An exchange-traded fund (“ETF”) allows an investor to buy and sell shares in a single security that represents a fractional ownership interest in a pool of securities and other assets. An ETF originates with a sponsor who chooses an ETF’s target index or investment objective and policies, determines which securities will be included in the portfolio of securities, and decides how many ETF shares will be offered to investors. Unlike an exchangetraded note (“ETN”), which is an unsecured promissory note of a bank or other sponsor where the sponsor does not establish a separate entity to issue the notes and to acquire a portfolio of securities to backstop its obligations, an ETF issuer is a separate entity from the sponsor and is not subject to claims of the creditors of the sponsor. The table below is a summary comparison of ETFs to ETNs.

ETFs are listed on a national securities exchange and can be bought and sold like common stock throughout the trading day. Typically, ETFs are either registered unit investment trusts or open-end investment companies that have obtained an exemptive order or other relief from the SEC.1 Since March 2008, the SEC has considered a proposal that would allow ETFs to begin trading without the need to obtain individual exemptive orders.2 The proposed rule would give ETFs even greater flexibility and “is designed to eliminate unnecessary regulatory burdens, and to facilitate greater competition and innovation among ETFs.”3 ETFs can already do things that most mutual funds cannot, such as trading throughout the day on an exchange instead of at that day’s closing price and using leveraged and inverse trading techniques in creative ways.

One permutation of the ETF structure is an ETF that seeks to produce a return that is a multiple of the return of its underlying index. Commonly known as a “leveraged” ETF, the ETF uses futures or other derivatives to multiply the daily return of the underlying index. An inverse (or “short”) ETF is designed to correspond to the inverse of the daily performance of the underlying index. An ETF that is both leveraged and inverse seeks to deliver daily returns that are a multiple of the inverse of the daily performance of the underlying index.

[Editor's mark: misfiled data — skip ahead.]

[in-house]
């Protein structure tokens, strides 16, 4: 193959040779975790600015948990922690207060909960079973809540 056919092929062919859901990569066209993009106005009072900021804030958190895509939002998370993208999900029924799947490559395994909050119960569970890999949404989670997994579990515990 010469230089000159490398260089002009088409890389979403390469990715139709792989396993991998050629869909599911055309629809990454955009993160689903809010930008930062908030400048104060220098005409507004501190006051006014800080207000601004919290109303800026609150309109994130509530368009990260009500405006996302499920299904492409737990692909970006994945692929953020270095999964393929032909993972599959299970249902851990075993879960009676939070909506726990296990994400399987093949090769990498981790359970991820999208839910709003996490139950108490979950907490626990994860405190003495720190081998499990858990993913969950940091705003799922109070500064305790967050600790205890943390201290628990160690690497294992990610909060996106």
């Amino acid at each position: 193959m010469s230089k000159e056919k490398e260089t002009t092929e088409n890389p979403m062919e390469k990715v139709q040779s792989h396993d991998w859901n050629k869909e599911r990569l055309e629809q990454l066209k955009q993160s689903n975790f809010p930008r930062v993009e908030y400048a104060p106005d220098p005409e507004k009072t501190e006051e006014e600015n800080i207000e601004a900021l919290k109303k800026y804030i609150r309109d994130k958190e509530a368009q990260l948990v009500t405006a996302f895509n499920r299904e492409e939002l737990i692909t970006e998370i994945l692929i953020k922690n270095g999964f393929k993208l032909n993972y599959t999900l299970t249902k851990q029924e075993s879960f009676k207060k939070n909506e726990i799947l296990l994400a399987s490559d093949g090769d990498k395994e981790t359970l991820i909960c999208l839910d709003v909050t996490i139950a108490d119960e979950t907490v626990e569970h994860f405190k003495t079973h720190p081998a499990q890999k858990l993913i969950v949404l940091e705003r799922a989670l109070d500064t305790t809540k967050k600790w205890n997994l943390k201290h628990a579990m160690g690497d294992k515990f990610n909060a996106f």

Rebalancing with Leverage

Because leveraged ETFs are designed to generate daily returns that are a multiple of the daily return of the underlying index or the opposite of the daily return of the underlying index (in the case of inverse ETFs), these ETFs are reset each day.4 As a result of the daily reset feature and the leveraging effect, the returns on a leveraged ETF over time can differ significantly from the performance (or inverse of the performance) of the underlying index during that same period. For example, assume on day 1 an index starts with a value of 100 and a leveraged ETF that seeks to double the return of the index (a “2x” leveraged ETF) starts at $100. If the index drops by 10 points on day 1, it has a 10% loss and a resulting value of 90. Assuming that the leveraged ETF achieved its stated objective, the leveraged ETF would, therefore, drop 20% on that day and have an ending value of $80. On day 2, if the index rises 10%, the index value increases to 99. For the leveraged ETF, its value for day 2 would rise by 20%, which means that the leveraged ETF would have a value of $96. On both days, the leveraged ETF produced daily returns that were two times the daily index returns. However, if one compares the results over the 2-day period: the index lost 1% (from 100 to 99), while the 2x leveraged ETF lost 4% (from $100 to $96). As a result, over the 2- day period, the leveraged ETF’s negative returns were 4 times as much as the 2-day return of the index instead of 2 times the return.5